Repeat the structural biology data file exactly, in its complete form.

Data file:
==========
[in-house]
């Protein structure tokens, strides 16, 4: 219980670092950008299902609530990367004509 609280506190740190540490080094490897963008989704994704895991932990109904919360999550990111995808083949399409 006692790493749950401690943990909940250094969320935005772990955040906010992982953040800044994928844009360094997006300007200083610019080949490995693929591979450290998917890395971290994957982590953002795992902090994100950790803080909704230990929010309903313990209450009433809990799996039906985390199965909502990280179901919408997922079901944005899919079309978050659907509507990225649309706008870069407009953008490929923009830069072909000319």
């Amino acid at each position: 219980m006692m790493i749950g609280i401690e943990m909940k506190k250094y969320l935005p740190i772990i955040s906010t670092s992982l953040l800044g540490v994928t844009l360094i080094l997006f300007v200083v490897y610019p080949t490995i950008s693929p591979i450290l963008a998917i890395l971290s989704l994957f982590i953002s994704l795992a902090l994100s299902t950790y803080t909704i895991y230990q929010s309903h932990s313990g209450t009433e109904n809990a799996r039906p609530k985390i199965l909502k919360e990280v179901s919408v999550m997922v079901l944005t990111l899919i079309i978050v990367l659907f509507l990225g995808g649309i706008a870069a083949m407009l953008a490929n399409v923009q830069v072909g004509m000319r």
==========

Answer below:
[in-house]
């Protein structure tokens, strides 16, 4: 219980670092950008299902609530990367004509 609280506190740190540490080094490897963008989704994704895991932990109904919360999550990111995808083949399409 006692790493749950401690943990909940250094969320935005772990955040906010992982953040800044994928844009360094997006300007200083610019080949490995693929591979450290998917890395971290994957982590953002795992902090994100950790803080909704230990929010309903313990209450009433809990799996039906985390199965909502990280179901919408997922079901944005899919079309978050659907509507990225649309706008870069407009953008490929923009830069072909000319």
């Amino acid at each position: 219980m006692m790493i749950g609280i401690e943990m909940k506190k250094y969320l935005p740190i772990i955040s906010t670092s992982l953040l800044g540490v994928t844009l360094i080094l997006f300007v200083v490897y610019p080949t490995i950008s693929p591979i450290l963008a998917i890395l971290s989704l994957f982590i953002s994704l795992a902090l994100s299902t950790y803080t909704i895991y230990q929010s309903h932990s313990g209450t009433e109904n809990a799996r039906p609530k985390i199965l909502k919360e990280v179901s919408v999550m997922v079901l944005t990111l899919i079309i978050v990367l659907f509507l990225g995808g649309i706008a870069a083949m407009l953008a490929n399409v923009q830069v072909g004509m000319r």